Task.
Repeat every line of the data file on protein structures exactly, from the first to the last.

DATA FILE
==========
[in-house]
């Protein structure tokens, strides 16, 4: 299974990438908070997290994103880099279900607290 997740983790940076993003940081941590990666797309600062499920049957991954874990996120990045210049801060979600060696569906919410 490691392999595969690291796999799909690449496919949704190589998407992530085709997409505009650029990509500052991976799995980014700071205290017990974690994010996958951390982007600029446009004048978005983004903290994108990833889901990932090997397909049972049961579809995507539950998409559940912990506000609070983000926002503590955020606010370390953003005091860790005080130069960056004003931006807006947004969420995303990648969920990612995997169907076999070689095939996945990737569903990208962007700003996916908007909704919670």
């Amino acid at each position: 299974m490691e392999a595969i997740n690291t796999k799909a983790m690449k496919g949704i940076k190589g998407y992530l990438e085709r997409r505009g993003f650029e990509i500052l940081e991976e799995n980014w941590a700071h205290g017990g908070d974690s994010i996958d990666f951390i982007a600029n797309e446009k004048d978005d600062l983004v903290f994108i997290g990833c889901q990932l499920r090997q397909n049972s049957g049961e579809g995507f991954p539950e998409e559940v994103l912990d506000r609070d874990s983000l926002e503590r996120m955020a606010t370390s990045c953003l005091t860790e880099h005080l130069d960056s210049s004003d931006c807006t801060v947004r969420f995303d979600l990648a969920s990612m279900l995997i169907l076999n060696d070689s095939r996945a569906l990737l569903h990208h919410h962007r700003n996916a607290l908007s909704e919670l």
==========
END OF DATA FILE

[in-house]
């Protein structure tokens, strides 16, 4: 299974990438908070997290994103880099279900607290 997740983790940076993003940081941590990666797309600062499920049957991954874990996120990045210049801060979600060696569906919410 490691392999595969690291796999799909690449496919949704190589998407992530085709997409505009650029990509500052991976799995980014700071205290017990974690994010996958951390982007600029446009004048978005983004903290994108990833889901990932090997397909049972049961579809995507539950998409559940912990506000609070983000926002503590955020606010370390953003005091860790005080130069960056004003931006807006947004969420995303990648969920990612995997169907076999070689095939996945990737569903990208962007700003996916908007909704919670």
């Amino acid at each position: 299974m490691e392999a595969i997740n690291t796999k799909a983790m690449k496919g949704i940076k190589g998407y992530l990438e085709r997409r505009g993003f650029e990509i500052l940081e991976e799995n980014w941590a700071h205290g017990g908070d974690s994010i996958d990666f951390i982007a600029n797309e446009k004048d978005d600062l983004v903290f994108i997290g990833c889901q990932l499920r090997q397909n049972s049957g049961e579809g995507f991954p539950e998409e559940v994103l912990d506000r609070d874990s983000l926002e503590r996120m955020a606010t370390s990045c953003l005091t860790e880099h005080l130069d960056s210049s004003d931006c807006t801060v947004r969420f995303d979600l990648a969920s990612m279900l995997i169907l076999n060696d070689s095939r996945a569906l990737l569903h990208h919410h962007r700003n996916a607290l908007s909704e919670l």